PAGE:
heavy lag under MacOs, when removing a node

Hello there,

I’m testing my project under a MacOS X, and I suffer a heavy lag. It seems to occur when I call node.removeNode() on a procedurally generated node.

My program create a new GeomNode each 3 seconds. During the 3 following seconds, I dynamically adds some vertex into its Geom, and modify its Primitive.

After the 3 seconds ended, I call a function which do the node.removeNode(). If i remove the removeNode call, the lag disappear. Also, the lag doesn’t occur on my PC (under Ubuntu 9.04)

Using pstats, I obtained this image:

I seems there are a lot too much erase calls. Do anybody knows why?

If needed, I would provide other screenshots, code.



Hmm, you must be adding a lot of pieces of geometry–more than 2000 elements. Are you creating 2000 little GeomVertexData objects, or 2000 little GeomPrimitives? If so, it might be much better to create one or two large ones instead.


Hello David,

Thanks for your answer. Unluckily, I’m now working on other part of my project, and I have replaced the buggy piece code, by an older one (which isn’t optimized, bug don’t cause the lag).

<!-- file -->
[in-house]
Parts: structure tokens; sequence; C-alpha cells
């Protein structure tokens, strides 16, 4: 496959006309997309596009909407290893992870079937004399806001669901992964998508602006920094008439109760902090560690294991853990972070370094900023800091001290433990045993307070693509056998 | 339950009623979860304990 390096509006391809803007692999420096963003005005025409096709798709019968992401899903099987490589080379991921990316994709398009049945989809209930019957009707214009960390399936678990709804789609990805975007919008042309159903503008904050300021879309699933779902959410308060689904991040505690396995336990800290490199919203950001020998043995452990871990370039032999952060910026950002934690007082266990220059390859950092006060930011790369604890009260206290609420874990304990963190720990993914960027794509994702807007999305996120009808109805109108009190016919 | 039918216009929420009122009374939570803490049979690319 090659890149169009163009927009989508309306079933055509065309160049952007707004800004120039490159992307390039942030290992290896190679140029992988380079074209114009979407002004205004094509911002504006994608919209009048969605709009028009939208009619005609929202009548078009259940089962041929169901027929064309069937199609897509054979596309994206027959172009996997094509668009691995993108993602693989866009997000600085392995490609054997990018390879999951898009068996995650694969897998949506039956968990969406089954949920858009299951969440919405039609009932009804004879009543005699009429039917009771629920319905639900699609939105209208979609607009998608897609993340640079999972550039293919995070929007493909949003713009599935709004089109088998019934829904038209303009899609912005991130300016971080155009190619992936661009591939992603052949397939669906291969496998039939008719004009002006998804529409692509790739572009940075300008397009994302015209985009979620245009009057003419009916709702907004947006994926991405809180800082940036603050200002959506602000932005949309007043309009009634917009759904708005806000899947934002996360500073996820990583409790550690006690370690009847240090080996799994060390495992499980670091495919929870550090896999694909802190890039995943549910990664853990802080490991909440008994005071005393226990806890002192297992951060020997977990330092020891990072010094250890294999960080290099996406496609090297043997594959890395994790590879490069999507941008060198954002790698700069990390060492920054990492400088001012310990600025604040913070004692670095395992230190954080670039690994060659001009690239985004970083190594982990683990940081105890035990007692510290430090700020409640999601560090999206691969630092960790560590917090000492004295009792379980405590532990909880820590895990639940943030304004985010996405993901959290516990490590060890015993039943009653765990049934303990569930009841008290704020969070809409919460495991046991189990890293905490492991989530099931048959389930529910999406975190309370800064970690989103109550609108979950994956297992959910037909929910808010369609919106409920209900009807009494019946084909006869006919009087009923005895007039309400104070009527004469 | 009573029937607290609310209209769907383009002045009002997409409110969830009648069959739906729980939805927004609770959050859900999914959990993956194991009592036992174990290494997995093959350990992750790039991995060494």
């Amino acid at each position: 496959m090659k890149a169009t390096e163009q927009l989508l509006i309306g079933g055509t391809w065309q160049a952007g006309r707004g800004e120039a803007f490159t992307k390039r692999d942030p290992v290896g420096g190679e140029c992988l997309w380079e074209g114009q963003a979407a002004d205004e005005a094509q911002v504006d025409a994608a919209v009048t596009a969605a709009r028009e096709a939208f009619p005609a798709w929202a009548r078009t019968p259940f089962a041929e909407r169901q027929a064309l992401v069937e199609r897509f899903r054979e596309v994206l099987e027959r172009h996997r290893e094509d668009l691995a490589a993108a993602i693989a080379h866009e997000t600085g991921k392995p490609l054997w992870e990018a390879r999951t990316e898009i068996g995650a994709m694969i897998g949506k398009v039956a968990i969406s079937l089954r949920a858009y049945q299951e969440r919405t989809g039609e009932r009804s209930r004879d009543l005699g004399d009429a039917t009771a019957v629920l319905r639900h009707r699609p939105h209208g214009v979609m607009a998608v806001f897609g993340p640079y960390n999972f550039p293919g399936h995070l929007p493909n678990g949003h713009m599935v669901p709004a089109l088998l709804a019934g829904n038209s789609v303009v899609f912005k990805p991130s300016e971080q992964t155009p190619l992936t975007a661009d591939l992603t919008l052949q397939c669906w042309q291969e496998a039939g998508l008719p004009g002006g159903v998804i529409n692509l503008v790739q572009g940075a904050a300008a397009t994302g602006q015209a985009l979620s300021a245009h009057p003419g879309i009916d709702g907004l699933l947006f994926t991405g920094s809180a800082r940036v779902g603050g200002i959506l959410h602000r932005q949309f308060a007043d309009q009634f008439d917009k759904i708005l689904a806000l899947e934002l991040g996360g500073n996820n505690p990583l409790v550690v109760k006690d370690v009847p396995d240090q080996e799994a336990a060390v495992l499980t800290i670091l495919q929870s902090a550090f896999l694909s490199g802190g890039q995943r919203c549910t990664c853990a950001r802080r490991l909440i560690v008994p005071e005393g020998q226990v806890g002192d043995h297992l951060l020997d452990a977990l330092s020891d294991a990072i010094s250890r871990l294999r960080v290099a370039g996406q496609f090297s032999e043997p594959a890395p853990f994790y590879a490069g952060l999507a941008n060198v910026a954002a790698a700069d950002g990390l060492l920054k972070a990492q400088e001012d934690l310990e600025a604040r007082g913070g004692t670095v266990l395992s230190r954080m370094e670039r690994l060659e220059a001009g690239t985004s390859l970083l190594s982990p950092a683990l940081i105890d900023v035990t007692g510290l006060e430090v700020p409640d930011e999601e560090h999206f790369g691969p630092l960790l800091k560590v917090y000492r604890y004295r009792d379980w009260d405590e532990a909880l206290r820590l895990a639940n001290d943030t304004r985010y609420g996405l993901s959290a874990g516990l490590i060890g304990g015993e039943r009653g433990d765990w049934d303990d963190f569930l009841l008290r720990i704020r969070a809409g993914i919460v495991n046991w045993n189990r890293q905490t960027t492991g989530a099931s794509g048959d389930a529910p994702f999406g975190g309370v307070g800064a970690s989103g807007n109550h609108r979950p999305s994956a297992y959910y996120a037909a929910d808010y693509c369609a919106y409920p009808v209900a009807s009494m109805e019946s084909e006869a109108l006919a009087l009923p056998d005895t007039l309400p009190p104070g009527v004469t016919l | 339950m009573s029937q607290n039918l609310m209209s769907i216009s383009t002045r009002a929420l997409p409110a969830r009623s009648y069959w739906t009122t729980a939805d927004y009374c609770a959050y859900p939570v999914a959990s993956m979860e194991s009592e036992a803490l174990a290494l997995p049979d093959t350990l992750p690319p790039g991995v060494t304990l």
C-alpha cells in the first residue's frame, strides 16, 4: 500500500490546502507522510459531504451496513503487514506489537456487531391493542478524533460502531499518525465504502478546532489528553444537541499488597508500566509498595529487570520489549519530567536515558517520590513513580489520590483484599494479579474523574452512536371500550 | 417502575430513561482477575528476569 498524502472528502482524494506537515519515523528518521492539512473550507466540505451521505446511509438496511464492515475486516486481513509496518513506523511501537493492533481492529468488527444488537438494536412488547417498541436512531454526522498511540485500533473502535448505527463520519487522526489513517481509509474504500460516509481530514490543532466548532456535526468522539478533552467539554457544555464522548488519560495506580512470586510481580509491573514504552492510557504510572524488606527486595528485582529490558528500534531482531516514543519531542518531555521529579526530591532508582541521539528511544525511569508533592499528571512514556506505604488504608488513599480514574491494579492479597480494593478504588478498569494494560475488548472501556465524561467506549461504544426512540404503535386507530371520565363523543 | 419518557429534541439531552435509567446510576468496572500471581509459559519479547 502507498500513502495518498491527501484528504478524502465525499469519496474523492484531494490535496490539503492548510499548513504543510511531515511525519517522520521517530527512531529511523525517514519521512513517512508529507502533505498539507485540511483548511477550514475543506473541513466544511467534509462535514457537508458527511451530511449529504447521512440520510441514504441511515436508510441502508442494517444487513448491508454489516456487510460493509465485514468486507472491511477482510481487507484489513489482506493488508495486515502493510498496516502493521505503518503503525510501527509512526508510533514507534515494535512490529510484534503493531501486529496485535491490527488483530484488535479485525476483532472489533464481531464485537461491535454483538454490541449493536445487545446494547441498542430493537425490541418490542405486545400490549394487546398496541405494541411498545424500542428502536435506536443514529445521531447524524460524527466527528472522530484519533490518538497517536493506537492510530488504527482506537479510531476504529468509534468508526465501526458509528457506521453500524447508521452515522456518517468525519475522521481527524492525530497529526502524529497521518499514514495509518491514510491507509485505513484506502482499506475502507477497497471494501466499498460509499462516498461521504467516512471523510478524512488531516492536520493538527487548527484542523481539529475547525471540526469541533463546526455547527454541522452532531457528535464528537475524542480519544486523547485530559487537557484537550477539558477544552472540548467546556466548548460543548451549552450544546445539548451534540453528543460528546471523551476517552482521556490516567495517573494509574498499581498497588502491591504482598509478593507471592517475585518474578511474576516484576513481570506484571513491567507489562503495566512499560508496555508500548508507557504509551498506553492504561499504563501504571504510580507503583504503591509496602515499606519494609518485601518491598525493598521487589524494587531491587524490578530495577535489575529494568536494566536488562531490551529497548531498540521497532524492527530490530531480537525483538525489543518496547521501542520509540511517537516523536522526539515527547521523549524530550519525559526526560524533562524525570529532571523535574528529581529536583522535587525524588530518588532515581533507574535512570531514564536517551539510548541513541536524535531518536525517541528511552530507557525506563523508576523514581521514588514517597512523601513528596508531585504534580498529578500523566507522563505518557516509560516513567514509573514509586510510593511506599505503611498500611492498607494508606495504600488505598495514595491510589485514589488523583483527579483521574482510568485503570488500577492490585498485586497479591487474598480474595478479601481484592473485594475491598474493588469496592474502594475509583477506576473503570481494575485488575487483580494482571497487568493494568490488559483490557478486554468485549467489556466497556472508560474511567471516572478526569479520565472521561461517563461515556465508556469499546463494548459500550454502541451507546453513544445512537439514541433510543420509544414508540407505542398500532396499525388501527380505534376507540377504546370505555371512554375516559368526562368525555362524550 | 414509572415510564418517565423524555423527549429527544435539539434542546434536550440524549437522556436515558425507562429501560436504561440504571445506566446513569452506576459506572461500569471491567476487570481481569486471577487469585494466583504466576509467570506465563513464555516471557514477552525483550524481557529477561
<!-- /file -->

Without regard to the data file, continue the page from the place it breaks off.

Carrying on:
As soon as I would work again on this, I would decribe you my problem.
I just insist on the fact this bug appears only on MacOsX, not on ubuntu 9.04, and that the bug happened as I was trying to diminish the numer of geoms.

Thanks again


Right, it just means it behaves differently on different drivers. That’s not surprising, because GeomVertexDatas only have to be added to the cache if they are not already in the appropriate format for the rendering API in use.

There are lots of ways to avoid the problem of adding all of your GeomVertexDatas into the cache. You could choose an appropriate format to match your hardware’s requirements in the first place; you could disable the cache altogether with ‘geom-cache-size 0’, or you could limit the size of the cache or change the cache at runtime according to your needs. All of these approaches, though, are really just sidestepping around the real problem: you shouldn’t be generating thousands of GeomVertexDatas if you can avoid it. It’s much more efficient, in all contexts, to generate only a few large GeomVertexDatas than many small ones.